MSP Joan McAlpine expressed dismay that some shops in the region charge three times as much as others for the same basket of items.
These findings, unearthed in the ‘Cost of Living’ report by Dumfries and Galloway Citizens Advice Service show that the cost of a basket of essential items ranged from £8.79 to £24.70.
The report highlights the existence of a ‘poverty premium’ – where people in poorer areas pay more for their shopping in then those in less disadvantaged areas.
This is most prevalent in Upper Nithsdale where the average basket price was £18.88 – more than a fifth higher than the average across the rest of the region, and 115% higher than the cheapest basket.
Commenting Ms McAlpine said:
“It is extremely worrying that retailers in the region continue to charge more for their products in less well-off areas.
“It is simply not fair that people in Upper Nithsdale should be expected to pay so much more for the same items.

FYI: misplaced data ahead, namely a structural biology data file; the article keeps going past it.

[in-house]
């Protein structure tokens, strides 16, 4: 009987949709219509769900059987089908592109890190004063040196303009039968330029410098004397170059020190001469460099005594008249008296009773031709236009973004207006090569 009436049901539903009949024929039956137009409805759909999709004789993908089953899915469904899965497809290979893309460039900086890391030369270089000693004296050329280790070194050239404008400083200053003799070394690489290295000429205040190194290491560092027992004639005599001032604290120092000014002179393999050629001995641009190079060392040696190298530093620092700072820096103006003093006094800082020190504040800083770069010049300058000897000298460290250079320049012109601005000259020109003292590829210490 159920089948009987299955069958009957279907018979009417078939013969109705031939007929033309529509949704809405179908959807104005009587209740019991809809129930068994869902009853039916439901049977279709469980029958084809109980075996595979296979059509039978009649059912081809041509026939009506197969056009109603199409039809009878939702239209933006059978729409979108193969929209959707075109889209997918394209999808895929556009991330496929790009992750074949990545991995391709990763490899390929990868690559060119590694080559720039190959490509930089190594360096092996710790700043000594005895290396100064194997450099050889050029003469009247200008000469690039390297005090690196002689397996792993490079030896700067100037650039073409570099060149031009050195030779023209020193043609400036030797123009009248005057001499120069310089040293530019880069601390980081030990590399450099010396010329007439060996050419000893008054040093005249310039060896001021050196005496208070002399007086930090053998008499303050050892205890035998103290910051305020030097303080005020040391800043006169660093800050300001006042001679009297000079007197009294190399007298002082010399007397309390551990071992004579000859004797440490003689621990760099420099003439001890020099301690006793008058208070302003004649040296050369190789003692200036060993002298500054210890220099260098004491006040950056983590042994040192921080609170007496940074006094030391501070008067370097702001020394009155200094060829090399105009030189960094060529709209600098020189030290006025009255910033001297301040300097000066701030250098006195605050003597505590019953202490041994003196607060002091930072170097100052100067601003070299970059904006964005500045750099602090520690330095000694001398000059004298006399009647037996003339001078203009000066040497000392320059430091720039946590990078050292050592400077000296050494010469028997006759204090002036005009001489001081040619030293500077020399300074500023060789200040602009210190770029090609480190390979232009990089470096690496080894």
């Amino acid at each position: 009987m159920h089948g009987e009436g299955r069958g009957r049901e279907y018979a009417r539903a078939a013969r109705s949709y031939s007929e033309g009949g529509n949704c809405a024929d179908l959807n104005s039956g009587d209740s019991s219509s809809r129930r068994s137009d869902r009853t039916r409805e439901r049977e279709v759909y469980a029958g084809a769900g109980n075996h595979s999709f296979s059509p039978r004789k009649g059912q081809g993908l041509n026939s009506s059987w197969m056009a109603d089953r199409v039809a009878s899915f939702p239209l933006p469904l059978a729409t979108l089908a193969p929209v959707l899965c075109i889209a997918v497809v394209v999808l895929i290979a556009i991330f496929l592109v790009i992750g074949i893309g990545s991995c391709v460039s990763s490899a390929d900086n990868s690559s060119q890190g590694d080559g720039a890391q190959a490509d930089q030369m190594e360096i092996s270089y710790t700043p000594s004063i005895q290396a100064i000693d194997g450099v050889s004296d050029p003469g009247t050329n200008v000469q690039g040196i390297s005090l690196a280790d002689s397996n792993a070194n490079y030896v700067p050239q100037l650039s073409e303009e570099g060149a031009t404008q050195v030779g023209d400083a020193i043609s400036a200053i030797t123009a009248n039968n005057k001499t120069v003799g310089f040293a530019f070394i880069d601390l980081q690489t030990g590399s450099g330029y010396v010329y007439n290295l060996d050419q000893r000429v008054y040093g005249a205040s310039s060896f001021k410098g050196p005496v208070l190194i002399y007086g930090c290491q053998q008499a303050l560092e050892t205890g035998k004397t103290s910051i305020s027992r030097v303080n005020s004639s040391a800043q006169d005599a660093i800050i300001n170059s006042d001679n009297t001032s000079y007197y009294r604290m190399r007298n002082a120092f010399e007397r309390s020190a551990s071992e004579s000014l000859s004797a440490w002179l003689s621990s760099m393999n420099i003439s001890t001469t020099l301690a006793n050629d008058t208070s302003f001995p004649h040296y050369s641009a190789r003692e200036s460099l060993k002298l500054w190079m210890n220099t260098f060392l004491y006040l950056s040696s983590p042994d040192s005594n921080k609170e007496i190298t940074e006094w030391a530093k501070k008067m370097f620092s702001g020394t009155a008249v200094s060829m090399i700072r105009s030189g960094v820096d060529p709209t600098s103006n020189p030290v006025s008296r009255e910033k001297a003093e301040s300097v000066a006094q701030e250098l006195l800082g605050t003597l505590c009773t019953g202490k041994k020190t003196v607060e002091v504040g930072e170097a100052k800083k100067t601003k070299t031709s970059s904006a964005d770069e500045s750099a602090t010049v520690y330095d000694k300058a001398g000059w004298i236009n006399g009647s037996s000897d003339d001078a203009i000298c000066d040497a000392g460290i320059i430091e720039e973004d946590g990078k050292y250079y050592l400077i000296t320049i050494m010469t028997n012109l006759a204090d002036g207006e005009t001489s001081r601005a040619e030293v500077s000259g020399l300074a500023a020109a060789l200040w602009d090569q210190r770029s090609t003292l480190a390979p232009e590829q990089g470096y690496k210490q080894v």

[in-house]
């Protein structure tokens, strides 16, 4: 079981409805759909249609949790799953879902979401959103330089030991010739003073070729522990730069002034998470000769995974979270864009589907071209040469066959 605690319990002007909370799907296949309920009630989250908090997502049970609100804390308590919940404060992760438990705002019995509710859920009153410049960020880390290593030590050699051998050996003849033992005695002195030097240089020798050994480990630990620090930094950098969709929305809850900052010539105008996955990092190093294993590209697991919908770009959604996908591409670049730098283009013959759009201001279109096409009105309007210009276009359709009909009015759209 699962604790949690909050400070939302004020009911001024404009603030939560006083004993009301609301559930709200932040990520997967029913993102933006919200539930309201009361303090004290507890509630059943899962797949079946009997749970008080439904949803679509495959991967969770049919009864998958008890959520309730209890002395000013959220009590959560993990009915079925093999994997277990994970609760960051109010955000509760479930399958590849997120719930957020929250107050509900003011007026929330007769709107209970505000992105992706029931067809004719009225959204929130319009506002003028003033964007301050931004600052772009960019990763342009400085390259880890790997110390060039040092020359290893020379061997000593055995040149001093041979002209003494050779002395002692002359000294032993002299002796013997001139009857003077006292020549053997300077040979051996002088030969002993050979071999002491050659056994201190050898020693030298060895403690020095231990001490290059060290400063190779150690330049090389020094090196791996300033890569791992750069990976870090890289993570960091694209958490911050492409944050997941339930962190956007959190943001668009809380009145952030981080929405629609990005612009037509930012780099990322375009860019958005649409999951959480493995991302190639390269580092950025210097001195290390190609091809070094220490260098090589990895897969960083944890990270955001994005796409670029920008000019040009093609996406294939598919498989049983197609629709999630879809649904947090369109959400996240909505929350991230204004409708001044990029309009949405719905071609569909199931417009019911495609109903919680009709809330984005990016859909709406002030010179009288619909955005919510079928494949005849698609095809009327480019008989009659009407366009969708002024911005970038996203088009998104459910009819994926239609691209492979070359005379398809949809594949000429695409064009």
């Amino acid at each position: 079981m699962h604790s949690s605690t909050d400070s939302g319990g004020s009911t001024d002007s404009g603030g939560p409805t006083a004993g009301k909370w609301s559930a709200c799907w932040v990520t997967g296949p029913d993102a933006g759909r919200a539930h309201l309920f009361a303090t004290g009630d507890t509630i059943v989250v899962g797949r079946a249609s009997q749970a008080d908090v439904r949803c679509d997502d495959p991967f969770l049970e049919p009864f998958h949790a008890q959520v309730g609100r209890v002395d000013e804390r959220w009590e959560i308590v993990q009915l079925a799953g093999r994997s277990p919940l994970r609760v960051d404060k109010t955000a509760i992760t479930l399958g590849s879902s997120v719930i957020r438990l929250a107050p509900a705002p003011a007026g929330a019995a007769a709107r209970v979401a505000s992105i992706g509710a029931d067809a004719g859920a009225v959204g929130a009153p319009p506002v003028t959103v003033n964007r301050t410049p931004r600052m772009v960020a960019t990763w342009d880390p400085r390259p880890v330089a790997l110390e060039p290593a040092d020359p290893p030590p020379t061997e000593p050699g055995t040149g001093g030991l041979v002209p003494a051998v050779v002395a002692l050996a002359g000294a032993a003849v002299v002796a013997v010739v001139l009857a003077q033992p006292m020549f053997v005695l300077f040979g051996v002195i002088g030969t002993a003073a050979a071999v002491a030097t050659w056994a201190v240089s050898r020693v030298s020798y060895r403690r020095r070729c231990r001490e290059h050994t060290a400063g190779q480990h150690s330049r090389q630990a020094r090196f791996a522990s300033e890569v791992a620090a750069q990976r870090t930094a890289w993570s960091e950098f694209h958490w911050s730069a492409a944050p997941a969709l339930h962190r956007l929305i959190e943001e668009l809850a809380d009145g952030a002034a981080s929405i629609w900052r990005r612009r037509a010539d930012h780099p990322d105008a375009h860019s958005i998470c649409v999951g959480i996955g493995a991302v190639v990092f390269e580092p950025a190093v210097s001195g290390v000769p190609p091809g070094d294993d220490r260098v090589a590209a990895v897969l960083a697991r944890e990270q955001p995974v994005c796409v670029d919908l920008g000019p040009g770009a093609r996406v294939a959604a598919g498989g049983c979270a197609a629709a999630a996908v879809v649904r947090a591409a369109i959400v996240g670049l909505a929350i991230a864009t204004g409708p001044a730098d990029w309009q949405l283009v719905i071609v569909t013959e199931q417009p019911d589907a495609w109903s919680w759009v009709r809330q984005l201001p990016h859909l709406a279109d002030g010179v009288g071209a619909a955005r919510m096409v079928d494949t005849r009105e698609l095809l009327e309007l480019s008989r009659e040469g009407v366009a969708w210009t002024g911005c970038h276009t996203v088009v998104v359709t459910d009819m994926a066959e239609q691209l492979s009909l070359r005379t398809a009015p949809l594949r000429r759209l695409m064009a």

“We must continue to put pressure on retailers to consider the impact their pricing policies have on already disadvantaged communities.”
In addition to the poverty premium, the report also uncovers a rural premium – with prices tending to go up as the distance from an urban centre increases.
Worryingly, the research uncovered that essential items such as tampons were not available in a number of shops in all areas – prices on these items ranged from 75p in Stranraer and Dumfries to £3.49 in Thornhill and Sanquhar.
Ms McAlpine has tabled a motion in the Scottish Parliament to highlight the findings.
“DAGCAS should be commended for the hard work they have put in to this report – it is clear that the poverty premium uncovered three years ago has not improved and it is important to continue to highlight this.
“I hope that by tabling a motion in parliament this will help to show retailers how these price disparities affect our disadvantaged and rural communities.”